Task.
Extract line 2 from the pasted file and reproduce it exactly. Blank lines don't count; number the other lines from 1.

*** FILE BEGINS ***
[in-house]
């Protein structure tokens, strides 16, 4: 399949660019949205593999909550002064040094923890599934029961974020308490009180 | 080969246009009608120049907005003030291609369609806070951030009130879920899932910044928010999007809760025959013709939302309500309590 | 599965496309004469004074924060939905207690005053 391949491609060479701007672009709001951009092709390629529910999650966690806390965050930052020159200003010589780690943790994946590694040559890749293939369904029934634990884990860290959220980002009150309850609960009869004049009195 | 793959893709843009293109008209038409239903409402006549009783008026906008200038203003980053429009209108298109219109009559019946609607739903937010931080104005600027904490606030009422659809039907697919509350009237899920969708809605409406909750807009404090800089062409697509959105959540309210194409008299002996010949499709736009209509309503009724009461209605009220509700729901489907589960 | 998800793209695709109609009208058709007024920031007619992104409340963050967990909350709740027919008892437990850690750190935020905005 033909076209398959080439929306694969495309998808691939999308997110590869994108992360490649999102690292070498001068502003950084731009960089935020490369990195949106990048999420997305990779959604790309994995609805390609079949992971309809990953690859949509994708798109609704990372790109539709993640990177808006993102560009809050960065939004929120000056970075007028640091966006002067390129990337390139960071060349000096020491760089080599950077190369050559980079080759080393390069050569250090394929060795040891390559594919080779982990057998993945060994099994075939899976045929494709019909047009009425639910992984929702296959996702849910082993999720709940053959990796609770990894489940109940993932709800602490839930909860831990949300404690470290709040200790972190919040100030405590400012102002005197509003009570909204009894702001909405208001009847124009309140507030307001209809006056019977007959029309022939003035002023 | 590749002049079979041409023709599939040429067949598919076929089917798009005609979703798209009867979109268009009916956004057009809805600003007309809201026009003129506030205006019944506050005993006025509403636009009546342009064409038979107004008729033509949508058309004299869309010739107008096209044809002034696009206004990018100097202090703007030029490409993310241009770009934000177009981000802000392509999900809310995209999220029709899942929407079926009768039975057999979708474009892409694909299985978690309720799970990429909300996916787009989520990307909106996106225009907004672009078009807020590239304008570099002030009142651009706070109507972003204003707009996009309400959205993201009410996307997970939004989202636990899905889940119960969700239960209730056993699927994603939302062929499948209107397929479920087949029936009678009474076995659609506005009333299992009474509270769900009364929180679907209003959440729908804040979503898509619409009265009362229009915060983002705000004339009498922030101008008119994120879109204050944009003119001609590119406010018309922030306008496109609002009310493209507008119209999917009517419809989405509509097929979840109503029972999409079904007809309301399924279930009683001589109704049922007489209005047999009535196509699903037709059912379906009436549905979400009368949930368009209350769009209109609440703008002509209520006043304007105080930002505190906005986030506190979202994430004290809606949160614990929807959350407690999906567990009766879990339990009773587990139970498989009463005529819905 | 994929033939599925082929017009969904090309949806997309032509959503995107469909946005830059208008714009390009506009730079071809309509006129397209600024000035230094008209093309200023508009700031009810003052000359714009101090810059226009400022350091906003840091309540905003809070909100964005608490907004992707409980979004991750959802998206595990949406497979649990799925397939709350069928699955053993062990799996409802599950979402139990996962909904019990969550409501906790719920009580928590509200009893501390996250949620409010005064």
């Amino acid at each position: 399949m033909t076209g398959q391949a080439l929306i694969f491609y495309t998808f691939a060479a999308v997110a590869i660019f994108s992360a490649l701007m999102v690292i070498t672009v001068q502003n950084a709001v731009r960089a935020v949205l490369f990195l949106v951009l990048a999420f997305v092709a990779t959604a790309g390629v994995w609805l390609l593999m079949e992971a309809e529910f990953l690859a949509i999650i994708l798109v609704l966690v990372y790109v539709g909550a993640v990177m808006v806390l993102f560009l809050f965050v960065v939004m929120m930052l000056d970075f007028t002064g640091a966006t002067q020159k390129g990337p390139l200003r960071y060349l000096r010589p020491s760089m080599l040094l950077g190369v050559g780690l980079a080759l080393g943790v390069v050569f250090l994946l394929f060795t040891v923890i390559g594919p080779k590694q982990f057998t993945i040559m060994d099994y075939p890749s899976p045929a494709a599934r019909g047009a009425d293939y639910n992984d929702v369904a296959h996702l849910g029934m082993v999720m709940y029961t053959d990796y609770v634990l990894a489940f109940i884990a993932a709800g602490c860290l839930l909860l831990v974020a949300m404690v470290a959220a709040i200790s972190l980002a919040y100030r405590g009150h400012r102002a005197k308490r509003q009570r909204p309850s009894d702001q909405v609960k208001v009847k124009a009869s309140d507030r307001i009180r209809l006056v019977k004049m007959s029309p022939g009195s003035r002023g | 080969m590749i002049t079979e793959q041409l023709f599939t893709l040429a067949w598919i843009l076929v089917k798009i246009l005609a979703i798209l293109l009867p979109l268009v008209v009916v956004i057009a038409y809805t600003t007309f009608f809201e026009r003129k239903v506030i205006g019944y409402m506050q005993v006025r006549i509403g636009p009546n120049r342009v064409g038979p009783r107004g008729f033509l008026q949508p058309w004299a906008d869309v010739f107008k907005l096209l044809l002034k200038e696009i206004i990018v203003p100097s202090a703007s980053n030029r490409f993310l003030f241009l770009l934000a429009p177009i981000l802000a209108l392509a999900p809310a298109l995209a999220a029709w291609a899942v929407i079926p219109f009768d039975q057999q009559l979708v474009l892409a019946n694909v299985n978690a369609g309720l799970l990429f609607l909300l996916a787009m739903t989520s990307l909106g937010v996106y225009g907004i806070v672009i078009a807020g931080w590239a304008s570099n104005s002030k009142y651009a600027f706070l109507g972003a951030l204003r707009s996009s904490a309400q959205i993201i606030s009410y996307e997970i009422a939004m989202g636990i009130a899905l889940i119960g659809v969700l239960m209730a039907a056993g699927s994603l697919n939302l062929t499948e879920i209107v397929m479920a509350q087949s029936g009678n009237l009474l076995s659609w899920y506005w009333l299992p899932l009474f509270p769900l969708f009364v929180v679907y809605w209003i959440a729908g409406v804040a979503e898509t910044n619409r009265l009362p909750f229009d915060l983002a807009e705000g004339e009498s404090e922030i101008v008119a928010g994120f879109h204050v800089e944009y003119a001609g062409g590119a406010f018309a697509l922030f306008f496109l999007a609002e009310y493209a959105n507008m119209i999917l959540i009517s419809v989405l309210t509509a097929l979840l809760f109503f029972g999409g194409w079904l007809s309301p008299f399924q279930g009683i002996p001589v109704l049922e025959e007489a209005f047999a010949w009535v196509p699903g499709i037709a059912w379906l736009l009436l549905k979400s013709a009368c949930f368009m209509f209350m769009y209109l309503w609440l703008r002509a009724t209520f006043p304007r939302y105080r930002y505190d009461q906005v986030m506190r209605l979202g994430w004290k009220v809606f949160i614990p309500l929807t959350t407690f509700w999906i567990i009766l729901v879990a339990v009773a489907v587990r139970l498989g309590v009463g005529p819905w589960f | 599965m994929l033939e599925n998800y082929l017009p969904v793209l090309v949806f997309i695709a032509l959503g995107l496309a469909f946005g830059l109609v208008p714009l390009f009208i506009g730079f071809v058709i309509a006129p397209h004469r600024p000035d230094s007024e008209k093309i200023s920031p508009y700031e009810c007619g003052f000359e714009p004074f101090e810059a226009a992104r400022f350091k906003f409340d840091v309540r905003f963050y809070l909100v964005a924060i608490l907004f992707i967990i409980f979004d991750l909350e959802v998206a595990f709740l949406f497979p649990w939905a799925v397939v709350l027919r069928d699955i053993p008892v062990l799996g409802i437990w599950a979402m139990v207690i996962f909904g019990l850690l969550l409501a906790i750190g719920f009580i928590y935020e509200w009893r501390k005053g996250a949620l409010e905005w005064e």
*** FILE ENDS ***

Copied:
């Protein structure tokens, strides 16, 4: 399949660019949205593999909550002064040094923890599934029961974020308490009180 | 080969246009009608120049907005003030291609369609806070951030009130879920899932910044928010999007809760025959013709939302309500309590 | 599965496309004469004074924060939905207690005053 391949491609060479701007672009709001951009092709390629529910999650966690806390965050930052020159200003010589780690943790994946590694040559890749293939369904029934634990884990860290959220980002009150309850609960009869004049009195 | 793959893709843009293109008209038409239903409402006549009783008026906008200038203003980053429009209108298109219109009559019946609607739903937010931080104005600027904490606030009422659809039907697919509350009237899920969708809605409406909750807009404090800089062409697509959105959540309210194409008299002996010949499709736009209509309503009724009461209605009220509700729901489907589960 | 998800793209695709109609009208058709007024920031007619992104409340963050967990909350709740027919008892437990850690750190935020905005 033909076209398959080439929306694969495309998808691939999308997110590869994108992360490649999102690292070498001068502003950084731009960089935020490369990195949106990048999420997305990779959604790309994995609805390609079949992971309809990953690859949509994708798109609704990372790109539709993640990177808006993102560009809050960065939004929120000056970075007028640091966006002067390129990337390139960071060349000096020491760089080599950077190369050559980079080759080393390069050569250090394929060795040891390559594919080779982990057998993945060994099994075939899976045929494709019909047009009425639910992984929702296959996702849910082993999720709940053959990796609770990894489940109940993932709800602490839930909860831990949300404690470290709040200790972190919040100030405590400012102002005197509003009570909204009894702001909405208001009847124009309140507030307001209809006056019977007959029309022939003035002023 | 590749002049079979041409023709599939040429067949598919076929089917798009005609979703798209009867979109268009009916956004057009809805600003007309809201026009003129506030205006019944506050005993006025509403636009009546342009064409038979107004008729033509949508058309004299869309010739107008096209044809002034696009206004990018100097202090703007030029490409993310241009770009934000177009981000802000392509999900809310995209999220029709899942929407079926009768039975057999979708474009892409694909299985978690309720799970990429909300996916787009989520990307909106996106225009907004672009078009807020590239304008570099002030009142651009706070109507972003204003707009996009309400959205993201009410996307997970939004989202636990899905889940119960969700239960209730056993699927994603939302062929499948209107397929479920087949029936009678009474076995659609506005009333299992009474509270769900009364929180679907209003959440729908804040979503898509619409009265009362229009915060983002705000004339009498922030101008008119994120879109204050944009003119001609590119406010018309922030306008496109609002009310493209507008119209999917009517419809989405509509097929979840109503029972999409079904007809309301399924279930009683001589109704049922007489209005047999009535196509699903037709059912379906009436549905979400009368949930368009209350769009209109609440703008002509209520006043304007105080930002505190906005986030506190979202994430004290809606949160614990929807959350407690999906567990009766879990339990009773587990139970498989009463005529819905 | 994929033939599925082929017009969904090309949806997309032509959503995107469909946005830059208008714009390009506009730079071809309509006129397209600024000035230094008209093309200023508009700031009810003052000359714009101090810059226009400022350091906003840091309540905003809070909100964005608490907004992707409980979004991750959802998206595990949406497979649990799925397939709350069928699955053993062990799996409802599950979402139990996962909904019990969550409501906790719920009580928590509200009893501390996250949620409010005064």